- 1 tsp. fennel seeds
- 1 tsp. coriander seeds
- 1 tbsp. lemon zest or orange zest
- Salt & pepper
Chicken and vegetables
- Whole chicken
- 1 large leek sliced
- 1 lb. yellow potatoes cut in half
- 4 large carrots sliced in large chunks
- 1-2 tbsp. olive oil
- Salt & pepper
- Preheat oven to 425F
- Make compound butter. Lightly toast the fennel and coriander seeds in pan until fragrant. About 60 seconds. Let seeds cool.
- In small bowl, combine softened butter, seeds, zest, salt and pepper. You can use butter immediately or store in fridge wrapped in parchment paper.
- In large roasting pan toss carrots, leeks, and potatoes in olive oil and lightly season with salt and pepper.
- Spatchock your chicken. Using kitchen shears cut along the backbone on either side and remove. Flip chicken over and use palm of hand to push into breastbone. Press until it cracks and the chicken flattens out. You can opt for whole chicken.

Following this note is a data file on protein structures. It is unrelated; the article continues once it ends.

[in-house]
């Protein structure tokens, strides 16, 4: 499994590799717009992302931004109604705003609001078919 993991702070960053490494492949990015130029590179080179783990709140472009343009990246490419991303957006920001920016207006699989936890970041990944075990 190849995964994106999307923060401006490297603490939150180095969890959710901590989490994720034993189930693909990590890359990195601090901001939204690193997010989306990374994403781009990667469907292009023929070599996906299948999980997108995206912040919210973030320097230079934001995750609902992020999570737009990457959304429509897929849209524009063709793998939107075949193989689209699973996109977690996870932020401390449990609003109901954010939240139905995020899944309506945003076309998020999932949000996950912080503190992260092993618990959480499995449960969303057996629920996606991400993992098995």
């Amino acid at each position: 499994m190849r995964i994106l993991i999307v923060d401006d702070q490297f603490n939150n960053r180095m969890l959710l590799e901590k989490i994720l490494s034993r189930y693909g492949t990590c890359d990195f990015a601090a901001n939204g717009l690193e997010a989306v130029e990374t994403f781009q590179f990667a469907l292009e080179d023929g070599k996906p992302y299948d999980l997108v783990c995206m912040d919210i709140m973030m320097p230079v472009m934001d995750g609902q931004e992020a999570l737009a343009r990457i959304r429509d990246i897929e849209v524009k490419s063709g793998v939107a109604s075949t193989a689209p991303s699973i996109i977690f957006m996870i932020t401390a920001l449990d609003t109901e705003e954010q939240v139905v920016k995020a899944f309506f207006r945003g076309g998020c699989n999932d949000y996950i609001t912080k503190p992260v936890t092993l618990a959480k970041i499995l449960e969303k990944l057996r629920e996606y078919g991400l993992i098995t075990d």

- Place chicken on top of vegetables in roasting pan. Using your fingers, gently lift skin away from meat and put in some compound butter. Repeat the same process all over the chicken. You can use a knife to make small opening in skin if there is not one already. You can sprinkle bits of any remaining butter over vegetables.
- Season outside of chicken with salt and pepper.
- Roast in oven until chicken is done and vegetables are fork tender. Time will vary based on oven. In my oven it took about 75 minutes.